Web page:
Cafes in department stores are nothing new. But hybrid retail is going to the next level with increasingly unique co-branding combinations. Co-branded ventures create unique customer experiences that expand the way we think about each of the companies involved. Oftentimes, the participating brands will be very different from one another, adding an element of surprise to the experience.
For example, Glossier and Rhea’s Café in San Francisco created a series of pop-up shops that combined socializing, eating and trying beauty products. Casper is an online mattress brand that partnered with West Elm, a high-end furniture retailer, to allow customers to actually try the mattresses in a bricks-and-mortar setting. Music-streaming app Spotify partnered with Uber to create "a soundtrack for your ride."
To make this work, there must be overlap in brand purpose, marketing goals and core customers. Take for example the partnership of two action-packed lifestyle brands: Go Pro portable cameras and Red Bull energy drinks. GoPro equips athletes and adventurers with the tools to capture their own adventures on video. Red Bull uses its experience and reputation to run and sponsor these athletic adventure events. “Stratos” was one particularly effective promotional collaboration in which Felix Baumgartner jumped from a space pod more than 24 miles above Earth's surface with a GoPro strapped to himself. Not only did Baumgartner set three world records that day, but he also embodied the value of re-imagining human potential that define both GoPro and Red Bull. Check out the inspiring video that now has over 19 million views:
So what? As a small business owner you may wonder how these global brands can be similar to your company. The fact is that there are co-marketing opportunities around you all the time. Solar companies can partner with water companies. Pool service companies can co-promote themselves with landscape companies. Beauty companies can stage events at wine bars, and the list goes on. The trick is to look for synergistic businesses with shared markets and similar values so partnership will add real value for your customers. Give it a try!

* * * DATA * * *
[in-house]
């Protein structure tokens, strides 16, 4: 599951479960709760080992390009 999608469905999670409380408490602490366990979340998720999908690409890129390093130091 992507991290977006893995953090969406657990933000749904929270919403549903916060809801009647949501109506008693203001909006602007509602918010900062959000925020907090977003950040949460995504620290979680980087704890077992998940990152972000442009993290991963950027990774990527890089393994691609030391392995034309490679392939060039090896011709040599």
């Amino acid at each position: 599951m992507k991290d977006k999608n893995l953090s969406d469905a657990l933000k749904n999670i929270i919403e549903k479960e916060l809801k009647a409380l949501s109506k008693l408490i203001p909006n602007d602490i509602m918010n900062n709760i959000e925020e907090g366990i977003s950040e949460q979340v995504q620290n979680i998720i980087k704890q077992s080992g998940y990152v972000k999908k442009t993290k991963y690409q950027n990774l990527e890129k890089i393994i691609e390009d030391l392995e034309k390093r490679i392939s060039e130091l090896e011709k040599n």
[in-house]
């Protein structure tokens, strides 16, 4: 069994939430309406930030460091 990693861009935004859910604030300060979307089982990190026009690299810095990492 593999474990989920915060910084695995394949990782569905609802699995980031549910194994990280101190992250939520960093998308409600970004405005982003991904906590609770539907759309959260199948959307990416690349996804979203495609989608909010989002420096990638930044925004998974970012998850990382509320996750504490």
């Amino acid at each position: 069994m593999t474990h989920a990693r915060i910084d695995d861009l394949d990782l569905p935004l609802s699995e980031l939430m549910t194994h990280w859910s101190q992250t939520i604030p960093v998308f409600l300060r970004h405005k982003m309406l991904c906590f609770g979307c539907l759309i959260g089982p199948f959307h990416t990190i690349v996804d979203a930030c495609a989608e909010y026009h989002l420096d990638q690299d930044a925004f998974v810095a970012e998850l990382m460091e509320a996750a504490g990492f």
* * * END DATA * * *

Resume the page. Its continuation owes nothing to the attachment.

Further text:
The Fine Print of Co-Branding
It’s important to keep in mind that co-branding isn’t just taking on another brand; it’s a business strategy that needs to be carefully considered and planned. Some things to keep in mind as you select a branding partner are:
Do your research. Are both brands in demand in the same target market or location?
Will your cultures mesh? Does your branding partner share similar management styles, philosophies and ways of operating? As with any close relationship, these considerations are important and should not be overlooked.
Can you work as a team? Ideally, look for partners that are willing to assist you, be it with marketing, training or financial support. Like a good marriage, co-branding should be a partnership of mutual support.
Are there any restrictions? You’ll also need to be aware of any agreements that may include rights, obligations and restrictions that are binding on both parties. Additionally, you’ll need to clarify confidentiality issues, licensing specifications, warranties, payments and royalties, indemnification, disclaimers and terms of termination through the use of legally binding documents.
Co-branding is a relationship between businesses where the sum is greater than each of the parts. With the many benefits that can be reaped from such an arrangement, from reduced risk to increased profits, co-branding could very well be a strategy to take your small business to the next level.
Excerpt from The American Express BusinessRoom